5 Smartphone-Shunning Payment Innovations

5 Smartphone-Shunning Payment Innovations

While Apple CEO Tim Cook’s claim that “your kids will not know what money is” seems somewhat exaggerated given the current uptake of mobile payment methods, plenty of new companies are still receiving funding in the space. Perhaps because no solution is proving solid yet. Smartphone app-based solutions are yet to become seamless and with contactless cards spreading out, loading up an app is often more complicated. Some solutions make smartphones far less important in the process.

Payments At A Glance

> In 2015 PivotlIQ tracked USD1.8bn in funding for payments companies with 100 rounds completed.

> This was up just less than 30% from the USD1.4bn invested across 87 deals in 2014.

> However, last year saw payments account of 25.9% of total fintech investment, down from the 34% stake it made up in 2014 as a result of surging investment flowing into lending startups.

Here are five new innovations beyond apps and smartphones emerging in payments.

  1. Hands Free

Google is attempting to let users pay through Android Pay without taking their phone out of their pocket. The company is trialling a point-of-sale device that can detect when a users’ phone is nearby allowing customers to simply ask to pay with Google. There are also some security checks so the person behind the till knows it’s the right person, but essentially the company is trying to remove the friction of loading up an app to pay.

Other companies have experimented with this type of approach and Square previously rolled out a service that would allow users to pay while keeping their phone in their pocket, but it failed to ever gain real traction. UK startup Tab attempted to let customers pay at their regular coffee store through a running tab. The company has since shut down, but CEO Shawn Zvinis highlighted a problem that hasn’t gone away since the company raised funding in 2013 saying: “We’re not going along the e-wallet route because even though it’s labelled frictionless, there’s actually a lot of friction involved.”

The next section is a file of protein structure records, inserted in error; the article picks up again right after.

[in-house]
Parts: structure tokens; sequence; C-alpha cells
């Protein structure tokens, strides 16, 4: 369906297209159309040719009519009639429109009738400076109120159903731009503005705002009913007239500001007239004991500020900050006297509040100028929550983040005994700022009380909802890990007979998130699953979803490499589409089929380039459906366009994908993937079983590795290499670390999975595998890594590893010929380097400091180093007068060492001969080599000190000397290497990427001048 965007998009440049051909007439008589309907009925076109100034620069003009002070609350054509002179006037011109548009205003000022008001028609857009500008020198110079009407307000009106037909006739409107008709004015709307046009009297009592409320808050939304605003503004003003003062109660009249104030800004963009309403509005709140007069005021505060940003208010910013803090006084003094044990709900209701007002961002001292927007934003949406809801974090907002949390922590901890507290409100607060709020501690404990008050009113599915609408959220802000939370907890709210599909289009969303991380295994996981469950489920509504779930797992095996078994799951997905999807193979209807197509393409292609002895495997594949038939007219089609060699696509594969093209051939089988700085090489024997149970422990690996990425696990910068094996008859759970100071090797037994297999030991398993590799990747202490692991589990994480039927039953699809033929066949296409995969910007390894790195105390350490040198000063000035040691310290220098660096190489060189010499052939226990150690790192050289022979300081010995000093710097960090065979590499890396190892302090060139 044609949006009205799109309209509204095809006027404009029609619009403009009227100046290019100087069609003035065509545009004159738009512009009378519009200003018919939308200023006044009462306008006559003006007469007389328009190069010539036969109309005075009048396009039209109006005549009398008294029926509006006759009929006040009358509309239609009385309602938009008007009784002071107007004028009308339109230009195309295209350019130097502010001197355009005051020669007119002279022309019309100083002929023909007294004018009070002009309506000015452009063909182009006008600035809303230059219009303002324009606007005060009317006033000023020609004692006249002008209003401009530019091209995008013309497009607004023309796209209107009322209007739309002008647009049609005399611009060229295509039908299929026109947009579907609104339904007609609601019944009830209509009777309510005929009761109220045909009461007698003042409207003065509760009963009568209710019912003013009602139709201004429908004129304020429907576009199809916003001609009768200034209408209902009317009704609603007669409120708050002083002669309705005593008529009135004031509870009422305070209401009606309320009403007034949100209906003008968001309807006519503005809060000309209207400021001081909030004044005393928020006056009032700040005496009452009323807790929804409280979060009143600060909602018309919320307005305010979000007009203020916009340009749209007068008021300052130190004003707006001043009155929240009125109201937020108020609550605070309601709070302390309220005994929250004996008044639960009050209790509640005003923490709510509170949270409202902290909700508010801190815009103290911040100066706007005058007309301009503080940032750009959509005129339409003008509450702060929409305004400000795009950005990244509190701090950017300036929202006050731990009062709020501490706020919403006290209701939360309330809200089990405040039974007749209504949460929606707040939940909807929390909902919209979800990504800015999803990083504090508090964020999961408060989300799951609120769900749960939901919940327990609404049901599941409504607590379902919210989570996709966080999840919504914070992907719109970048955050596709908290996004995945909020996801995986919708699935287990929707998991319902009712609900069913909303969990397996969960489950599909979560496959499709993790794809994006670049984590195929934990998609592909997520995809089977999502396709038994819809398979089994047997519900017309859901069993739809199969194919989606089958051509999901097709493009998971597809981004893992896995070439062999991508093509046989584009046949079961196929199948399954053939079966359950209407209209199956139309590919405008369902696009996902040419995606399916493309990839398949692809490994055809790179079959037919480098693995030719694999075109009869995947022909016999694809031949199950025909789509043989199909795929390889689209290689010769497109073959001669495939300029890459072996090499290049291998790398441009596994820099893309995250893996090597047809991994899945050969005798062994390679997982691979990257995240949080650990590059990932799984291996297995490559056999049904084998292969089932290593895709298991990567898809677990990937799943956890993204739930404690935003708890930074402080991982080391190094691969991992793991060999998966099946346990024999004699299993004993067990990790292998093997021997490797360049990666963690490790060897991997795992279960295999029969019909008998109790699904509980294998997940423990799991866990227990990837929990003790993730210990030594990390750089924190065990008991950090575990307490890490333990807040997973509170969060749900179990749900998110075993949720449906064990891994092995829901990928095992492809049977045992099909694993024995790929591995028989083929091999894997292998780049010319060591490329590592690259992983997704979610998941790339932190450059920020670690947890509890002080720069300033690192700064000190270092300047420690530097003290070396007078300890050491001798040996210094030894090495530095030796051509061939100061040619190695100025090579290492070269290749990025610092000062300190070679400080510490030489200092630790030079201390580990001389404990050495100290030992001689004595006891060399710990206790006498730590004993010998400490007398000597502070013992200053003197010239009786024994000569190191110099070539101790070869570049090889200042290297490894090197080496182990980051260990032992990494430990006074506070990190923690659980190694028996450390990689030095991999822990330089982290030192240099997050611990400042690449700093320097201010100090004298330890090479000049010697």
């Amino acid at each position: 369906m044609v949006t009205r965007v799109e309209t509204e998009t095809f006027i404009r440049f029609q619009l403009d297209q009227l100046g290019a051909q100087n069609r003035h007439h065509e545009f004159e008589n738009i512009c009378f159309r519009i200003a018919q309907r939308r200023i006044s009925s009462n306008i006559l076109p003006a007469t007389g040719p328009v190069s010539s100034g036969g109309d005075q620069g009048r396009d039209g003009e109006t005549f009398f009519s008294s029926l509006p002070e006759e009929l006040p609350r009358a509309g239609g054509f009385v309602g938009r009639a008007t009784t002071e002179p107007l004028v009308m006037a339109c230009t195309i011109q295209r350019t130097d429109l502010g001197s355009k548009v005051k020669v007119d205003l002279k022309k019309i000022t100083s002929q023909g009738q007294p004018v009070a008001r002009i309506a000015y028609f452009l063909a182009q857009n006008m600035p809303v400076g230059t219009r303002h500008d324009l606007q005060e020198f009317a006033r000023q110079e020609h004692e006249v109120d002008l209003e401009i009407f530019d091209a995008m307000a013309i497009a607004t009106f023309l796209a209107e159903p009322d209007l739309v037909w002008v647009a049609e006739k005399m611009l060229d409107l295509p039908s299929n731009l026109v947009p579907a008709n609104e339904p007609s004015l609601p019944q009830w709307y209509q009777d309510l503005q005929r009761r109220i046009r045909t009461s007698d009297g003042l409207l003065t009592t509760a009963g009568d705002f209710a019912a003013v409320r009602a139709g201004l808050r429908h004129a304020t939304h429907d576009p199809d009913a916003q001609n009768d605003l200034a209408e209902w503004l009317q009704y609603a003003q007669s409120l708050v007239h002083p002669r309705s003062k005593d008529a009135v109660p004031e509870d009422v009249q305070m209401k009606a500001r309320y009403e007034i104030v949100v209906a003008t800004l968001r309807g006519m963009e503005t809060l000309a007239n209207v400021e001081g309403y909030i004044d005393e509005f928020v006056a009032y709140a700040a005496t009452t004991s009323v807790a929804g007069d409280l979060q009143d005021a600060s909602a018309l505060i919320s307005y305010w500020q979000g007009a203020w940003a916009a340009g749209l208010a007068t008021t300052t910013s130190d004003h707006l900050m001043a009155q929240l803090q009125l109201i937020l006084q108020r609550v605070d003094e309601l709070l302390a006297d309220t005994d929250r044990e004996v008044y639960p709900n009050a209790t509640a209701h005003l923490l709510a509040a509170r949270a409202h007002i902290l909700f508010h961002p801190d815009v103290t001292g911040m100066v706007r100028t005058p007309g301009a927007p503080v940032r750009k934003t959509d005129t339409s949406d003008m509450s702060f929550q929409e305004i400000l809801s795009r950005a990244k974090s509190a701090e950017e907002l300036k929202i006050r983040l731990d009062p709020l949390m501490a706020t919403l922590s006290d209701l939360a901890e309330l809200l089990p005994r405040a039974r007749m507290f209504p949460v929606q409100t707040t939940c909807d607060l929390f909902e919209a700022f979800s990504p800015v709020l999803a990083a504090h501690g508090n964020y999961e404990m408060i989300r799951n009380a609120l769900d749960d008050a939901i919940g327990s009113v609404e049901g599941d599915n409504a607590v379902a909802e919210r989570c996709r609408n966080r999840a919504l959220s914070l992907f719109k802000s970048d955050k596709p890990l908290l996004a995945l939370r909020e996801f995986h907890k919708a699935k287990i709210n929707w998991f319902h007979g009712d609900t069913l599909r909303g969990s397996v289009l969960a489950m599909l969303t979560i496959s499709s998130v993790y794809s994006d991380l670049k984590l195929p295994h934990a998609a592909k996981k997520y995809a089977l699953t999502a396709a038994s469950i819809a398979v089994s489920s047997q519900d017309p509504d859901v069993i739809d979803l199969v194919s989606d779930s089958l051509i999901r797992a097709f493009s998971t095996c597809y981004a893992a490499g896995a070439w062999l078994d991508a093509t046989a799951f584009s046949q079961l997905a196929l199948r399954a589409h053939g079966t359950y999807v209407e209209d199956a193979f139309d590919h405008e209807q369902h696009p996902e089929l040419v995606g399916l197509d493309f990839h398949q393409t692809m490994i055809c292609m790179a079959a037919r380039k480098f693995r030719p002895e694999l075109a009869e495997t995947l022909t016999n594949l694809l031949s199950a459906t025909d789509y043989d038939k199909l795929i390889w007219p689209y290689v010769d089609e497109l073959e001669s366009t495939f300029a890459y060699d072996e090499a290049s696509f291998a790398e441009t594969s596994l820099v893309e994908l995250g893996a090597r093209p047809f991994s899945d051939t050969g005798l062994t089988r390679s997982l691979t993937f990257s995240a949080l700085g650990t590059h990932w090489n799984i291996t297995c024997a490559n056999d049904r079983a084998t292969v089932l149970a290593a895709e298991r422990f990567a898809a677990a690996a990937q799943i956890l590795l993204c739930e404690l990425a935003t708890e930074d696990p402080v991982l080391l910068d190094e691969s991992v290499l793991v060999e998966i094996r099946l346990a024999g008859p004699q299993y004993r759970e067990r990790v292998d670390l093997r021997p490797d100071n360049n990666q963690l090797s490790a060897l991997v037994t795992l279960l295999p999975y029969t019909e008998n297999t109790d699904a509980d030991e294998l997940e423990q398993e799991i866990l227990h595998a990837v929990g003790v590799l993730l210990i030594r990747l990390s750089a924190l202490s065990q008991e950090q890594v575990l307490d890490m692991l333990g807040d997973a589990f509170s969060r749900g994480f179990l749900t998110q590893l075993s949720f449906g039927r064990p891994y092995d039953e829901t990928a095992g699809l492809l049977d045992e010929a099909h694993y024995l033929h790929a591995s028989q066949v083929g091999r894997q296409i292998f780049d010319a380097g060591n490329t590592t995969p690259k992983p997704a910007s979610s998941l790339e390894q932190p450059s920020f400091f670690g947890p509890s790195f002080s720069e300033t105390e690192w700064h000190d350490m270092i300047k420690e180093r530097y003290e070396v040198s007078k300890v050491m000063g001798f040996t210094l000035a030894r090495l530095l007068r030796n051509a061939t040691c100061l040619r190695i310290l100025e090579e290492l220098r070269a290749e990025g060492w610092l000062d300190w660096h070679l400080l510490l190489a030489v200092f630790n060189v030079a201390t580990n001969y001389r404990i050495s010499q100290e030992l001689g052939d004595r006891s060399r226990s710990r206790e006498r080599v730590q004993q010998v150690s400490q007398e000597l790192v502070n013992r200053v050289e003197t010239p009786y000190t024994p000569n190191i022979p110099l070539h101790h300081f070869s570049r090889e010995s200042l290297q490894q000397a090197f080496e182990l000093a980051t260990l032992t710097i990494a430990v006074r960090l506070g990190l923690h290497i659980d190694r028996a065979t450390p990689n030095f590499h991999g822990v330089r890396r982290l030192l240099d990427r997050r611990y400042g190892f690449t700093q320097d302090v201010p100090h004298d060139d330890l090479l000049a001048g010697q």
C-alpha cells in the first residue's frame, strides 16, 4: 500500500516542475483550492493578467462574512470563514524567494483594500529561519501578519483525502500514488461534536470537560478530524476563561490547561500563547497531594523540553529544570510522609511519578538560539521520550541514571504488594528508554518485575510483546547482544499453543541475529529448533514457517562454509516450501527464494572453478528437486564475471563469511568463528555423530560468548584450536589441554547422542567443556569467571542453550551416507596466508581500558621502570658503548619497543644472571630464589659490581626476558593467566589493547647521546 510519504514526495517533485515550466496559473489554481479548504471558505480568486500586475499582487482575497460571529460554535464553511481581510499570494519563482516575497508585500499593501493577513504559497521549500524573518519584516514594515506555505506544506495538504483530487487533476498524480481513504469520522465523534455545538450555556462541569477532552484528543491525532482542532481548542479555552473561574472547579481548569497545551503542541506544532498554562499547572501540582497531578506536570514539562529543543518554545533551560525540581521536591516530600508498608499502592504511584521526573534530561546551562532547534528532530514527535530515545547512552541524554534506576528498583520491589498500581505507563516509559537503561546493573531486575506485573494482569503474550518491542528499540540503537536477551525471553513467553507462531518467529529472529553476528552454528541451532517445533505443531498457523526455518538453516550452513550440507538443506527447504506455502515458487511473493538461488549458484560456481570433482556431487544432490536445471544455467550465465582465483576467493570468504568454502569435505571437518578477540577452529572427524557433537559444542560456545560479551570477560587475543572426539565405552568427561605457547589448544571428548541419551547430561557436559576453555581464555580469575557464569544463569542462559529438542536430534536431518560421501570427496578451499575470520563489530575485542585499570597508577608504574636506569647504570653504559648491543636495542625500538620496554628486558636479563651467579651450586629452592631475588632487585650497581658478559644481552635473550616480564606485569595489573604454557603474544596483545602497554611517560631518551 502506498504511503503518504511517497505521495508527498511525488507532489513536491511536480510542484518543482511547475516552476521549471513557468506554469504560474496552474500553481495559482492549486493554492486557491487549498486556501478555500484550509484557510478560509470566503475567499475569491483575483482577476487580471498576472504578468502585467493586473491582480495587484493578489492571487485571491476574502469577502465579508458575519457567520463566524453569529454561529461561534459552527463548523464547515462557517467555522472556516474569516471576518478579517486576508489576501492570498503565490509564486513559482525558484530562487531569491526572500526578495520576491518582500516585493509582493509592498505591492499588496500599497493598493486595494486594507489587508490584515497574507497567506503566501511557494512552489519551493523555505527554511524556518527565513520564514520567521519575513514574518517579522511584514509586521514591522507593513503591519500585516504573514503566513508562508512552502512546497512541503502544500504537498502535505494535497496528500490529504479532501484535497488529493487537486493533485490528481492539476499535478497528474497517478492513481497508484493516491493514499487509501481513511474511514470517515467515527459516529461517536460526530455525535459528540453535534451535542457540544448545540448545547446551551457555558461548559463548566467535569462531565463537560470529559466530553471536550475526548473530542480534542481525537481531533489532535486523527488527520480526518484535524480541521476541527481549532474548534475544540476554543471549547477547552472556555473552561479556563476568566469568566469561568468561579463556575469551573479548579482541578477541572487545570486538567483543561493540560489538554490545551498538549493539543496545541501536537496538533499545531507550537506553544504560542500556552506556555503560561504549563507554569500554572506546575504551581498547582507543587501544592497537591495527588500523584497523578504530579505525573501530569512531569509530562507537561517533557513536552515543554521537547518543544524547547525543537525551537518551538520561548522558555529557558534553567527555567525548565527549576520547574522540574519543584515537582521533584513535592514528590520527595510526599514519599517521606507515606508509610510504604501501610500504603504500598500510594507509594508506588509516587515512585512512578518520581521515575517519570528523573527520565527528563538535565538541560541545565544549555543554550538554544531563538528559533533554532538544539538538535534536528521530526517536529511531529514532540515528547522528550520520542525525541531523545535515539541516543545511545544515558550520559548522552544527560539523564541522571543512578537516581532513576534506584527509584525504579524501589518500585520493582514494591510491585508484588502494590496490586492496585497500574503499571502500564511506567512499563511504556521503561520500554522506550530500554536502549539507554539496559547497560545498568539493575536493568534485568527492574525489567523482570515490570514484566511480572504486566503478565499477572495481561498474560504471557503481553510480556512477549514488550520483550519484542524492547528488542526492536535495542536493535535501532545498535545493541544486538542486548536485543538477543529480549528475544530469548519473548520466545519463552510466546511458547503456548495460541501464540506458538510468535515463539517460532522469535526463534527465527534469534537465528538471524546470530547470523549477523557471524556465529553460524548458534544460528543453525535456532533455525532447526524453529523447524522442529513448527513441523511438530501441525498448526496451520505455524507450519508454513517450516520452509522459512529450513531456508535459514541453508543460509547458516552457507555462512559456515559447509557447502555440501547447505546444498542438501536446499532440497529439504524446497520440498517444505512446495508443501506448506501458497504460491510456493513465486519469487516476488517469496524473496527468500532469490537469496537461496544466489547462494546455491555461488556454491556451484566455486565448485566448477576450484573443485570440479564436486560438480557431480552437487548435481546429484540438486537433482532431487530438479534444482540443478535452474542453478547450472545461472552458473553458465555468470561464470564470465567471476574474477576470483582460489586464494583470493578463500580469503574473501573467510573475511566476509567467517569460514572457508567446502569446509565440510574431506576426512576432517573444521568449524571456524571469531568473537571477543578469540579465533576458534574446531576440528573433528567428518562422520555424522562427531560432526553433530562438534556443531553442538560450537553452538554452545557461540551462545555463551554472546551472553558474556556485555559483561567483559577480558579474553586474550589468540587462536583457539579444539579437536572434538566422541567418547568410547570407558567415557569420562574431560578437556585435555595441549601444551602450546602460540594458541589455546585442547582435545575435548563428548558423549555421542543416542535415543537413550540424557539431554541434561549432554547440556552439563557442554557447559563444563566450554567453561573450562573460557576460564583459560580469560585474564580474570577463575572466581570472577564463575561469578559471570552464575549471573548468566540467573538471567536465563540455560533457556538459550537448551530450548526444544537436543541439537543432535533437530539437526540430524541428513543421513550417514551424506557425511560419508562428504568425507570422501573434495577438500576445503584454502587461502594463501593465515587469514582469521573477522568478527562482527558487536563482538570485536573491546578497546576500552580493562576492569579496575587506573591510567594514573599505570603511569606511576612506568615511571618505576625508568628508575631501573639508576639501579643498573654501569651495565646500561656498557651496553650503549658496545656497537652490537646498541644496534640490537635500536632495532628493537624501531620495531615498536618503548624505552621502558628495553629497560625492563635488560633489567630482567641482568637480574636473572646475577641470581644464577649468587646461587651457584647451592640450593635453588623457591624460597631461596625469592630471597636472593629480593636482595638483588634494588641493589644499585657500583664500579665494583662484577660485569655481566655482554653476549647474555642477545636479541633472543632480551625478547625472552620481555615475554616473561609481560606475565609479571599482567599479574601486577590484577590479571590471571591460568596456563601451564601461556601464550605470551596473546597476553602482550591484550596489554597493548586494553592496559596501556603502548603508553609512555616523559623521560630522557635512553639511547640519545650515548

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  1. Wearable Tech

Wearable devices are making payments easier to a wide audience. The Apple Watch is the leading device here, with consumers able to use theirs to pay for goods at retailers that support Apple Pay. Payments are a great use case for smartwatches, allowing people to pay without having to take a card or smartphone out of their wallet. The only thing holding them back is few people are using smartwatches. It’s even spreading to ordinary watches, with Swatch building a NFC chip into some of its models to enable contactless payments. Fitness trackers like Jawbone are also integrating the technology.

Shachar Bialick, CEO of UK fintech startup Curve, is also looking at the space, as while it uses a card for now it could come in many different forms in the future.

“Curve will never be a network like Apple Pay, but it can have different form factors,” says Bialick. “Today it’s a card. But it could be a ring, a bracelet or anything, we don’t care.”

The events space in particular is attracting a lot attention with a number of players offering NFC and RFID-based wristbands using the technology to integrate payments with check-in services and marketing opportunities.

  1. Biometrics

More than devices it’s the consumers themselves that are becoming a more important part of keeping payments secure. Apple champions this with fingerprints used to unlock iPhones, as well as complete transactions with Apple Pay and PayPal is also utilising thumbprints for its payments app.

However, startups are attempting to remove the smartphone from the equation. Oslo-based startup Zwipe allows thumbprints to act as PIN codes on card transactions and through a partnership with MasterCard is developing fingerprint-reading cards. It raised USD5m in funding last year. Y Combinator-backed TangoPay is attempting to remove the phone all together by connecting cards directly to user’s thumbprints. Beyond digits MasterCard says it is also considering using consumers’ unique heartbeats to act as security.

  1. Facial Recognition

If Instagram and Snapchat’s success proves anything it’s that people like taking selfies and payments companies are looking to integrate this into transactions. MasterCard and Alibaba are integrating the technology into their payment apps. At the moment this is still being used primarily as a security check for transactions made on mobiles, but this could develop into a means that in-store technology knows who the shopper is and charges a connected card. However, this raises obvious questions of privacy.

  1. Prepaid Cards

Everyone’s heard horror stories of children getting access to their parent’s cards on running up debt from their own bank account. UK startup Osper is trying to put an end to that, by allowing parents to give prepaid cards to their children. This prevents children from racking up too much of a spending bill and comes with an app through which their parent can track and top up their card.

Controlling corporate funds is another area in need of innovation with many firms understandably hesitant about letting employees loose with the corporate credit card. This can leave employees out of pocket as they spend a lot of time chasing expenses. That’s where Emburse comes in with a product that lets companies distribute prepaid cards to employees. The cards can be set up with a monthly allowance or a one-off amount, so a company could issue one with a USD3,000 limit for the expenses at an event.